In the section of the course, students will learn about the celestial
alignments required to produce an eclipse. Whenever the Moon's light is blocked
by the presence of the Earth between Sun and Moon, a Lunar Eclipse will occur.
Whenever the Sun's light is blocked by the presence of the Moon between Earth
and Sun, a Solar Eclipse will occur. Both events are relatively rare considering
that the Moon should come between the Earth and Sun every New Moon phase, and
that the Earth should come between the Moon and Sun every Full Moon phase. However,
the path of the Moon's orbit is not exactly aligned with the path of the Earth
around the Sun. The Moon's orbit is about 5 degrees off-line, causing the Moon
to either be above or below the Earth-Sun line most of the time. Only when the
Moon's path crosses the Earth's path are Sun, Moon, and Earth all on the same
plane, but this can happen during ANY phase of the Moon, depending on the position
of the Moon in its orbit when it crosses the Earth-Sun line. That line-crossing
point is called a "Node," and there are two such nodes per lunar orbit,
or two times each lunar orbit when the Moon's path crosses the Earth-Sun line
per lunar cycle. If the Full or New Moons happen to occur when the Moon is at
a node, then the geometry will be as described in the image below.
will first look at Lunar Eclipses. As you can see from the image at left, the
alignment has our planet Earth in between the Sun and the Moon, causing the
shadow of the Earth to completely cover the Moon. To learn a detailed account
of a Lunar Eclipse, click on the image from the Mr. Eclipse website. You will
find some wonderful information and pictures at your disposal.
Astronomers recognize three basic types of lunar eclipses:
1. Penumbral Lunar Eclipse, when the Moon passes through the penumbral shadow
of the Earth. These eclipses are very difficult to see since the shadowing is
2. Partial Lunar Eclipse, when a portion of the Moon passes through the umbral
shadow of the Earth. These eclipses are discernible, even to the naked eye,
but not always as colorful as a total eclipse.
3. Total Lunar Eclipse, when the entire Moon passes through the umbral shadow
of the Earth. These eclipses are very beautiful, as the image below attests.
"So Franke, why is the moon red?" you might ask as
you see this picture that I took from another eclipse website dealing with astrophotography.
Due to the atmosphere of the Earth and the scattering properties of water vapor,
the following happens during a total lunar eclipse. The sunlight passes through
the Earth's atmosphere, where water vapor scatters the blue wavelengths and
allows the red wavelengths to pass freely through. During the lunar eclipse,
the red light that passed through the atmosphere strikes the lunar surface and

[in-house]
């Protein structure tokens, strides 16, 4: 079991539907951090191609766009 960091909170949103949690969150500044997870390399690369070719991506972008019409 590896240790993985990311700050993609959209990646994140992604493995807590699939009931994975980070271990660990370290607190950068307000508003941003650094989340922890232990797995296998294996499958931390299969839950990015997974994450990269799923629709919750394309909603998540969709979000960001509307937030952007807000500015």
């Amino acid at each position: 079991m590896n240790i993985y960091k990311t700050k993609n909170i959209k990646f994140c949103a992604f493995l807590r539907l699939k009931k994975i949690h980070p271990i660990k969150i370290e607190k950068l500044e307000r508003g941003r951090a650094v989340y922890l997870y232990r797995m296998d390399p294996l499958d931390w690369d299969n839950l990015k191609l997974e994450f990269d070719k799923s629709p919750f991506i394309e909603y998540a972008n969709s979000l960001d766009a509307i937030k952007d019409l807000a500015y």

is reflected back toward Earth. Eclipse watchers then see a reddened moon. The
Biblical prophet Amos predicted the endtimes to be marked by a moon that turned
to blood. The red color of a total lunar eclipse is not consistent from eclipse
to eclipse. Due to various levels of global cloud cover, pollution levels, and
ash from fires or volcanic eruptions, the Moon's color can be anywhere from
relatively bright orange (when skies are clear) to darker shades of brown (as
during the eclipse following Pinutubo's eruption in 1991 or Yellowstone's fires
Of interest is a story involving Christopher Columbus, the actual
guy credited with discovering America, even though we all know that the Vikings
came over here over 400 years before Christopher, and that nomads from the steppes
of Russia probably were here many millennia before that. Whatever, Columbus
was not well liked by the native Americans who did not appreciate his arrogant
manners, ruthless negotiations, and numerous diseases that his men brought over
here. Imprisoned by the native people, Columbus threatened to pray to his god
and call for the moon to turn into blood if the natives refused to give food
to his sailors. Columbus had predicted the upcoming event and was careful to
call for an answer to prayer at a time that coincided with the lunar eclipse.
When the moon turned red, the natives were frightened and gave Columbus and
his men what they had asked for.
On the night of February
20, 2008, Minnesotans got to see a Total Lunar Eclipse. I set up the telescope
and camera in the front yard and tried my best to capture this wonderful event. During the very early hours of April 15, 2014, the first in a tetrad of lunar eclipses was visible from the deck of our house.
this image, seen to your left is the alignment when the New Moon is exactly
between the Earth and the Sun. The shadow of the New Moon falls on the Earth,
and anyone inside that shadow will witness a Solar Eclipse. The event is absolutely
stunning, and I have heard it said on one of my Astronomy videos, that fewer
than one person in every thousand will ever see a total eclipse of the Sun.
To learn about more details, click on the image at your left to connect to the
Mr. Eclipse website. Before we look at the rarity of the total solar eclipse,
we must first look at what we might see. Solar Eclipses come in three categories,